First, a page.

St. Agnes Church in Lac-Mégantic, Que., was at the heart of the commemoration for the victims of one of Canada’s worst rail disasters. Peter Stockland

St. Agnes the beating heart of Lac-Mégantic

  • July 13, 2023

Evisceration of the once vibrant Catholic culture of Québec has become a truism. Yet the role Sainte-Agnes Catholic Church has played in the small town of Lac-Mégantic since the 2013 train derailment and explosion that took 47 lives and destroyed the town centre stands as a contradiction to the ubiquitous narrative of spiritual decline.

It began with then pastor, Fr. Steve Lemay, only five years ordained, recognizing the devasted people of Lac-Mégantic needed access to the church. St. Agnes is mere steps away from the site of the fire. In the early days, it was placed in the no-go, or red zone.

According to Fr. Garrick Huang, current parochial administrator of St. Agnes, Lemay contacted the authorities to say, “You need to take the church out of the red zone because we need to be open 24-hours a day for the next few weeks to receive all of the bereavement and grief.”

Town officials listened, the church opened and the people came. Tens of thousands of votive candles were lit and placed on the steps leading up to the imposing brick building. Three weeks to the day after the July 6 disaster, 1,000 people attended a memorial Mass celebrated by Sherbrooke Archbishop Luc Cyr. The overflow crowd watched on a big screen set up outside the church.

Ten years have come and gone. To suitably mark the anniversary of one of the deadliest rail disasters in Canadian history, Huang and his pastoral team spent months planning three events stretched over a two-day period of reflection and prayer.

Lac-Mégantic mayor Julie Morin told media, “The church, after the tragedy, was very important. It quickly became a place of reference. So, the church is really at the heart of the commemoration.”

Beginning with a three-hour concert in the church on the evening of July 5, progressing to a silent march that began from the steps of the church in the early hours of July 6, and ending with Commemoration Mass on the same day, St. Agnes reprised a role it has played many times since 2013, as host to the bereaved, earnest well-wishers, eager journalists and politicians.

At the three events, family and friends of the deceased, parishioners, municipal leaders and clergy all had a place. At the concert, Richard Custeau, brother of victim Réal Custeau, played his guitar and sang. Former mayor Colette Roy-Laroche recited “Les Mains,” a poem she had composed for the fifth anniversary.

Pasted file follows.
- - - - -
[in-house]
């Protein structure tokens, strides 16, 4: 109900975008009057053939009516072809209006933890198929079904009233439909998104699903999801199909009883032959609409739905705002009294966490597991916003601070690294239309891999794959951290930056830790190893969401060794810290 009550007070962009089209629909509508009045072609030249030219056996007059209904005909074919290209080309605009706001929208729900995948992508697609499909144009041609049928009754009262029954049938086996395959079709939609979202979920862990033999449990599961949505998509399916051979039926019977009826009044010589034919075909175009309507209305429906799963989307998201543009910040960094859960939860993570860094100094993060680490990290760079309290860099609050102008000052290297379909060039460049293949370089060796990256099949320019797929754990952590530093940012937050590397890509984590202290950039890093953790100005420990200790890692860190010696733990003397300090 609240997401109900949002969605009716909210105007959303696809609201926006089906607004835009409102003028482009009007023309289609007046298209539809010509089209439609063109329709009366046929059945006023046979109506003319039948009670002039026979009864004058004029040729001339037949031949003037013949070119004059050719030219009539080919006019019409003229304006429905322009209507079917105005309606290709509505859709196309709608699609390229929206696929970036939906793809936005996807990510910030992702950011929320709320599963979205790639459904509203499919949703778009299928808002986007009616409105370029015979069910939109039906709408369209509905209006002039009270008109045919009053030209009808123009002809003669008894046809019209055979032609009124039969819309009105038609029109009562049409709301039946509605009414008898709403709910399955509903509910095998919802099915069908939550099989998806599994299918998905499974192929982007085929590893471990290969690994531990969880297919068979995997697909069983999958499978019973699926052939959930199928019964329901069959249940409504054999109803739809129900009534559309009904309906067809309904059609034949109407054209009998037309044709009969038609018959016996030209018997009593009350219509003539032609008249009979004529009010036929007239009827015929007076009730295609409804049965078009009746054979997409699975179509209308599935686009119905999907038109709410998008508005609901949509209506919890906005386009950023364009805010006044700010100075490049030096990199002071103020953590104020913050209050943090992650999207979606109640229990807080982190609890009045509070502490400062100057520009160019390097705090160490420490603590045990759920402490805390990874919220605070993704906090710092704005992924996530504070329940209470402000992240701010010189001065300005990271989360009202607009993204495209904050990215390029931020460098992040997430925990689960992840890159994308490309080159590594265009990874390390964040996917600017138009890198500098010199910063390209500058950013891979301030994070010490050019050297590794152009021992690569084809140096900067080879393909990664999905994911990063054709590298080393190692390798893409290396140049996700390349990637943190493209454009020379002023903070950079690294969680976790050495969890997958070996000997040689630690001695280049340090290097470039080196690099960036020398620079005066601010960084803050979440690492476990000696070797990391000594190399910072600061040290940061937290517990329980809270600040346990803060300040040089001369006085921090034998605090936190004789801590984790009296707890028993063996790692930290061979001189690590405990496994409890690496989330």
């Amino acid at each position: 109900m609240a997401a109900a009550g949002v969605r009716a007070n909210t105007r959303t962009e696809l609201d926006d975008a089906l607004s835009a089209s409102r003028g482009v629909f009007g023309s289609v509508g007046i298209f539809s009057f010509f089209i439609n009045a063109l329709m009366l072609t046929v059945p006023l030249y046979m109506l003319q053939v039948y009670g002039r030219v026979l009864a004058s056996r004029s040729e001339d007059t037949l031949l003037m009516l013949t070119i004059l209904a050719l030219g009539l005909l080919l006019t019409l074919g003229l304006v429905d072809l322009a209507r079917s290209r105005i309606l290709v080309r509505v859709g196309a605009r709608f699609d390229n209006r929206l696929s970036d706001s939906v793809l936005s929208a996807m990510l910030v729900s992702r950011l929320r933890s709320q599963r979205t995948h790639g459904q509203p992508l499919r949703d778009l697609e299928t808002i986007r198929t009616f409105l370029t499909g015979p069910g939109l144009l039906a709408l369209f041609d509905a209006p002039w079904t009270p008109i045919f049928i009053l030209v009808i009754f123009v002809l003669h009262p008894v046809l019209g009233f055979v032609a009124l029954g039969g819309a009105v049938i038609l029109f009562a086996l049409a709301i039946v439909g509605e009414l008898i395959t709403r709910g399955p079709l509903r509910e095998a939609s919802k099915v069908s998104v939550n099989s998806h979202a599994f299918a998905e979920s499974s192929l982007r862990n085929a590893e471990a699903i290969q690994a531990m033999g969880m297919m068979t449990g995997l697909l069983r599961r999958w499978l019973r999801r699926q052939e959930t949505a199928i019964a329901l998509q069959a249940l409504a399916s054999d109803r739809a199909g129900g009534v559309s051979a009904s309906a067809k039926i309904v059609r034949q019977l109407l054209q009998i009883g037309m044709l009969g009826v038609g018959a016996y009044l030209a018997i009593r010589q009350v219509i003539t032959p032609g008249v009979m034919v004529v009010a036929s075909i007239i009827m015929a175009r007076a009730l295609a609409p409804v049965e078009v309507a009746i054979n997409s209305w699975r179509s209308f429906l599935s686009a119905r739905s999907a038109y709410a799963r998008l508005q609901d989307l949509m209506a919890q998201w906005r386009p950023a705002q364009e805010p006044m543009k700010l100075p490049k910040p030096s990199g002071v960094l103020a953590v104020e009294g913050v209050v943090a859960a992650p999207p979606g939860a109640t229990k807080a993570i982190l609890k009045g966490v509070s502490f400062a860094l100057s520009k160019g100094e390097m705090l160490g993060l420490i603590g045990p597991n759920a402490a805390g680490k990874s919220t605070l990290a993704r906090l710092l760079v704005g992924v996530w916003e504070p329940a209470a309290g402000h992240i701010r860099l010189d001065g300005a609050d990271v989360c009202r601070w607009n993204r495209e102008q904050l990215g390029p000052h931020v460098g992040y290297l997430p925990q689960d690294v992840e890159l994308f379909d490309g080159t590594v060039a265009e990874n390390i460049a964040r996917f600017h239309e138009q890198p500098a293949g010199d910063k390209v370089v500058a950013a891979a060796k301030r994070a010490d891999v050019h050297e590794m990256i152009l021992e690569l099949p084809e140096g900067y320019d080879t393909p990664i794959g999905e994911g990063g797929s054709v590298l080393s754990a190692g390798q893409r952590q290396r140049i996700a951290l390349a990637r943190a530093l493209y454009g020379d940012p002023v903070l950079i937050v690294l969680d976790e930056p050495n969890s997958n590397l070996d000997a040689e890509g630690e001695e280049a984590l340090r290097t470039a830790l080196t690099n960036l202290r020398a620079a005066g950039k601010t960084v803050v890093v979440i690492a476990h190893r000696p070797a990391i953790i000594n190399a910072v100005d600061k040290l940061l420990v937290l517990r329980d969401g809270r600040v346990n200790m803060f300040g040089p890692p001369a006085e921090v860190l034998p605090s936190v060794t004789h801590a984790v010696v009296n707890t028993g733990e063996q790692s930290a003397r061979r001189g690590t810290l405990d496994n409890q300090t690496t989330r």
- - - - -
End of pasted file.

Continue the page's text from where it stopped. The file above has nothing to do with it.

At the Commemoration Mass, the two mayors, municipal leaders from neighbouring towns, as well as the four priests who had pastored the church through the 10 years since the disaster were present. Lemay preached to those same people, reflecting on the chosen theme of the anniversary, “La Voie du Coeur,” or “The Way of the Heart,” with the word “voie” creating a pun on the word “voix” so the way of the heart was also the voice of the heart.

Parishioner Pierrette Turgeon Blanchet, “the grandmother” who read aloud the name of each victim at the first Memorial Mass, organized the nighttime march. The silent walk that wound through the town began at 1:14 a.m., the exact time the derailment and fires erupted. Leading the march were Huang, Morin and Roy-Laroche.

Huang said the two mayors instructed him, “You better say something, because people do not know what to do and they have come here, to your place.”

“At the end, I just thanked everybody and told them to make the city their own,” said Huang. “A lot of people said, ‘Our city was destroyed. What is left of it? It is not the same.’ I said, well, true, but now you have to make it your own.”

Huang also made an announcement that night: “Keep this as a good memory, because we are not going to do this again for a while.”

This reflects the sentiment of his pastoral team who told him, “We are doing our last celebration. We are turning the page.”

There is a certain weariness amongst the people of Lac-Mégantic. The channels of grief are now as well established as the path beaten by successive politicians and journalists between the two political centres of Quebec City and Ottawa and the steps of St. Agnes Church.

“It is difficult having so many reporters here and having so much attention” said Nathalie Leduc, a choir member. “We are grateful, of course, as we do not feel so alone, but it also brings it all up again.”

Two politicians who attended the Commemoration Mass, Prime Minister Justin Trudeau and Quebec Premier Francois Legault, had also attended the first Memorial Mass. Ten years ago, though, they were both members of the Opposition and sat several pews back from the first row they occupied this year.

This time round, the media scrum questioned the men about the long-promised rail bypass.

Trudeau told the media, “I made myself and the community a commitment that we would end the trains coming through this community .... We’re hoping to start construction this fall.”

The subject of the bypass and the expropriation of 40 properties by the federal government, as well as the environmental impact, has brought considerable division to the people of the six neighbouring parishes for which Huang is responsible.

In this matter, Huang has said that his role is to remain neutral. Ultimately, the most important place the church holds in Lac-Mégantic is “in the hearts and minds of the people.”

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